Tuesday, November 1, 2016

The Aristrocracy of Rebellion

Hola mi gente,
I have to say that one of the consequences of being unemployed is the tremendous amount of stress. Stress kills and right now, I’m at the tipping point. This in spite of the fact that I meditate on a daily basis, am vigilant regarding the few principles I do value (so as not to add to the mess), and try to maintain an awareness of my frame of mind. Not working just saps me of energy.

It also impacts my passion, which in turn impacts my writing. For better or worse, in order for me to be an effective writer, I have to be feeling it. Stress just kills it for me. For example, I have an unfinished piece on Hillary Clinton’s email transgressions and I don’t have the energy to shape it up… Instead, I was feeling the following.

Why I Fight

Dorli Rainey, age 84, reacts after being hit with pepper spray during a protest

Standing for equality and a just society is hard work. In fact, it’s not only hard, but oftentimes not every rewarding. It certainly isn’t rewarding in the economic sense, that’s for sure. I will very likely die before I see a country where children won’t starve needlessly, for example. I probably will not live to see an economic system that works for the majority of the people and not the few. But, as Alice Walker said, “Activism is my rent for living on the planet.”

I might not even live to see meaningful electoral reform, or elections that aren’t won or lost by how much money a candidate can amass from the richest 1%.

Shit, I probably won’t live to see a time where we will all get together as a nation and have a real heart-to-heart on race and inequality. But yet, these are some of the things that I have stood for -- for a long time. Oftentimes with little support. Until very recently, in fact, people like me operated in silos -- disconnected from one another, doing impossible work with little resources and only reasoned passion to sustain us.

When people ask me why I bother to fight, I tell them the following true story. The thing is, as powerful as the story is, I almost forgot it. So I write this down so I will never forget. I write it down to honor the fact that I am part of a long and storied lineage of resistance and rebellion. I write it down so you can put it in your heart:

I was once marching in DC with tens of thousands of other protestors and on that particular day, I really wasn’t feeling it. I was tired. And what I mean by tired, was a bone-weary fatigue that was physical, psychological, and spiritual. I was there, marching and seriously reconsidering the whole mess. What's the use, I thought to myself. We’ll protest and tomorrow things will go back to normal. And the people who should be out here with pitchforks and torches will be watching reality TV or some such nonsense.

It was at this time that I turned to an elderly lady who had made the trip with us that day. She was well-known in her community, having been an elementary school teacher for decades. She was, like, everybody’s teacher, a universal mother archetype. And there she was marching with the help of a walker -- a woman that I knew that had marched in countless protests, from the Civil Rights movements of the late 50s on.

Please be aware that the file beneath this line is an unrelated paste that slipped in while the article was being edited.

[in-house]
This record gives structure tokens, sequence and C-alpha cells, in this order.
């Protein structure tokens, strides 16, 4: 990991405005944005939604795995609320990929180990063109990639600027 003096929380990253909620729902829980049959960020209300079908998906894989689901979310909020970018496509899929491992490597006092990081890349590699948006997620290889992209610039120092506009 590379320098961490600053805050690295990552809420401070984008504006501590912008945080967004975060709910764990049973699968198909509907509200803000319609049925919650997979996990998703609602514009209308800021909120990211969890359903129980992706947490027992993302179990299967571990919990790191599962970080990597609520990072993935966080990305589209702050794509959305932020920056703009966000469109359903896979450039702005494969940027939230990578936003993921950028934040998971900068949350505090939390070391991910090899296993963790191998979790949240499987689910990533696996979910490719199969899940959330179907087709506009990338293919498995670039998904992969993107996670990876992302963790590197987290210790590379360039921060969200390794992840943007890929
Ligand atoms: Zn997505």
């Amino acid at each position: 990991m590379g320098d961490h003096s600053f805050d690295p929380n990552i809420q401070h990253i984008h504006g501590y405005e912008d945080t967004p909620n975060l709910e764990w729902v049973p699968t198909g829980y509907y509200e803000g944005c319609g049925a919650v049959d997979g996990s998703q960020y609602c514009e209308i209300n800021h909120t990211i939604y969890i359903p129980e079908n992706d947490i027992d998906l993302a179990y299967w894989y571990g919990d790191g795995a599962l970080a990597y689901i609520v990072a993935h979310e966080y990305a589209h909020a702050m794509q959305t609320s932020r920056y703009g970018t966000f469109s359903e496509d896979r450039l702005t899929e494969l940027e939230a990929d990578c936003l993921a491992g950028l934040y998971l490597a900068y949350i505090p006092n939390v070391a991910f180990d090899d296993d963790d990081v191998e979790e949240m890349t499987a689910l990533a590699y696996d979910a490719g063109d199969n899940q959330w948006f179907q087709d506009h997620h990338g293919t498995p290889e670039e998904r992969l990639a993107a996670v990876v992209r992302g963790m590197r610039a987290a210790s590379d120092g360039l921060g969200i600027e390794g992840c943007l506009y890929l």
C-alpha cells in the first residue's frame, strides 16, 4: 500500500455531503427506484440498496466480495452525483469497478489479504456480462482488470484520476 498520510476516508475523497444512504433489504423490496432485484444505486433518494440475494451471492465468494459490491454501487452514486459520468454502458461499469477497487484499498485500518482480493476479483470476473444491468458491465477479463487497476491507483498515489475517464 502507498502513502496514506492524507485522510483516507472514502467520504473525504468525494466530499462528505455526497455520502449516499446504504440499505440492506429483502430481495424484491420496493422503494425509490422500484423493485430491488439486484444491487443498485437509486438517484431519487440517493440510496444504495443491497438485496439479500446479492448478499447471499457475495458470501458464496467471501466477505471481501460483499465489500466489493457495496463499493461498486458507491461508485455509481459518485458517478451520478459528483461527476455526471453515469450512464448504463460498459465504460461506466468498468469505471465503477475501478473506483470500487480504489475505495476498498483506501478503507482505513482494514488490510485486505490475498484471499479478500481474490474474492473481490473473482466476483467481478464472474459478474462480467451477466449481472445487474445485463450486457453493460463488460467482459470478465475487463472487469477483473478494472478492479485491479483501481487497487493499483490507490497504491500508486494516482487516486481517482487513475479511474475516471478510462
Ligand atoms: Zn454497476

So I turned to her and expressed my doubt. I questioned the validity of protest and dissent. I expressed my uncertainties, my frustrations, and feelings of impotence. “Why do all this, Mrs. Robinson? It doesn’t make a difference.”

She stopped, turned to me and with a light in her eyes, she said, “If you’re a Latino, it’s very likely that you have an ancestor who fought for freedom and died fighting though they knew they would never see the light of a free day in their lifetime. Then she turned to a young woman standing next to me and said, “You probably have a woman in your past who fought against violence against women and for the right to vote, and for women to be treated as equals although she probably paid a great price for that struggle and she did so knowing in her heart that she would ever see the day where women would be treated with respect and as equals.”

She turned to a young white man and said, her soft voice tremulous with a fiery spirituality, “You probably have an ancestor somewhere in your background that got his head busted in by strike breakers for fighting for a fair day’s work and the right to bargain collectively. Then addressing what was now becoming a small crowd, she said, “In fact, you all probably have a long line of ancestors who fought for social justice and freedom though they knew their world would never be like that.”

“And you know why they fought? They didn't fight because they knew for sure they would change the world. They fought because not fighting meant that they would be a party to condemning their children to live enslaved. So when you march today, remember that you honor the sacrifices of those who walked before us. When you march today, remember that you are passing that honorable legacy to the children who come after us.”

Then she took my face in her old, gnarled hands and said, “Even if we never accomplish anything, Eddie, what matters is that we fought and struggled and stood for something, because the ripples of our actions today will reverberate and find seed in the hearts of the children where it will flower as freedom, or a yearning for freedom. It doesn’t matter if these clowns don’t change. What matters is what you stand for. Anything less is slavery.”

Since that day, I have never questioned my mission for social justice and whenever I get tired, I remember my teacher and her plea to honor my ancestors.

My name is Eddie and I’m in recovery from civilization…

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